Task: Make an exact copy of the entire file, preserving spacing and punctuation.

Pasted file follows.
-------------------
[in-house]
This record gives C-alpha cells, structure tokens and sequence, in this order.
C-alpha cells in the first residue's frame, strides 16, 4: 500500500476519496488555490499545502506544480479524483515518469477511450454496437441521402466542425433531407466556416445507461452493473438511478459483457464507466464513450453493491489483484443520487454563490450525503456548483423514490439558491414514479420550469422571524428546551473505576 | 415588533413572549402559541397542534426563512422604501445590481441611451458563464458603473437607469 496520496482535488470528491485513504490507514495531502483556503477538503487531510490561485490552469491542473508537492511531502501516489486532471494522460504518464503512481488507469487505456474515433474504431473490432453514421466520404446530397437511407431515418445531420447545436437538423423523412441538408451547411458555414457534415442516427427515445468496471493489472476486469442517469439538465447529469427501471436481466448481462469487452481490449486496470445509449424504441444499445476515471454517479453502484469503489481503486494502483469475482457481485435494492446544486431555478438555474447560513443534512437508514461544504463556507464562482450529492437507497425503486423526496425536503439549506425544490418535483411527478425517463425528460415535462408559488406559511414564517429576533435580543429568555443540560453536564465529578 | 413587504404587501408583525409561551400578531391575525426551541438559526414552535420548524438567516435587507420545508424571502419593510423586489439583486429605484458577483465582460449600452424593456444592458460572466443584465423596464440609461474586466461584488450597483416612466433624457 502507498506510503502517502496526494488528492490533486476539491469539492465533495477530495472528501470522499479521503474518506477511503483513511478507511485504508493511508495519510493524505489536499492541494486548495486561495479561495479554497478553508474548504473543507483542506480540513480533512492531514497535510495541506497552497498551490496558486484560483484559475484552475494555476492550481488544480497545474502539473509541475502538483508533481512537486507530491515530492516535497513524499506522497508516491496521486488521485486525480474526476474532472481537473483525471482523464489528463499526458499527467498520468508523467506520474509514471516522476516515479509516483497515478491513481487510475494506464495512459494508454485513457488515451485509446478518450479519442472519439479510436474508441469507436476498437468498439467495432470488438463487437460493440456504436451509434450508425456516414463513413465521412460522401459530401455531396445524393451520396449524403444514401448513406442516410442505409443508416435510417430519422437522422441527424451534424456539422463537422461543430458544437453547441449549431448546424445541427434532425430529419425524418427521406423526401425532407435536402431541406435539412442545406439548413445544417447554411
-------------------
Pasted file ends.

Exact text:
[in-house]
This record gives C-alpha cells, structure tokens and sequence, in this order.
C-alpha cells in the first residue's frame, strides 16, 4: 500500500476519496488555490499545502506544480479524483515518469477511450454496437441521402466542425433531407466556416445507461452493473438511478459483457464507466464513450453493491489483484443520487454563490450525503456548483423514490439558491414514479420550469422571524428546551473505576 | 415588533413572549402559541397542534426563512422604501445590481441611451458563464458603473437607469 496520496482535488470528491485513504490507514495531502483556503477538503487531510490561485490552469491542473508537492511531502501516489486532471494522460504518464503512481488507469487505456474515433474504431473490432453514421466520404446530397437511407431515418445531420447545436437538423423523412441538408451547411458555414457534415442516427427515445468496471493489472476486469442517469439538465447529469427501471436481466448481462469487452481490449486496470445509449424504441444499445476515471454517479453502484469503489481503486494502483469475482457481485435494492446544486431555478438555474447560513443534512437508514461544504463556507464562482450529492437507497425503486423526496425536503439549506425544490418535483411527478425517463425528460415535462408559488406559511414564517429576533435580543429568555443540560453536564465529578 | 413587504404587501408583525409561551400578531391575525426551541438559526414552535420548524438567516435587507420545508424571502419593510423586489439583486429605484458577483465582460449600452424593456444592458460572466443584465423596464440609461474586466461584488450597483416612466433624457 502507498506510503502517502496526494488528492490533486476539491469539492465533495477530495472528501470522499479521503474518506477511503483513511478507511485504508493511508495519510493524505489536499492541494486548495486561495479561495479554497478553508474548504473543507483542506480540513480533512492531514497535510495541506497552497498551490496558486484560483484559475484552475494555476492550481488544480497545474502539473509541475502538483508533481512537486507530491515530492516535497513524499506522497508516491496521486488521485486525480474526476474532472481537473483525471482523464489528463499526458499527467498520468508523467506520474509514471516522476516515479509516483497515478491513481487510475494506464495512459494508454485513457488515451485509446478518450479519442472519439479510436474508441469507436476498437468498439467495432470488438463487437460493440456504436451509434450508425456516414463513413465521412460522401459530401455531396445524393451520396449524403444514401448513406442516410442505409443508416435510417430519422437522422441527424451534424456539422463537422461543430458544437453547441449549431448546424445541427434532425430529419425524418427521406423526401425532407435536402431541406435539412442545406439548413445544417447554411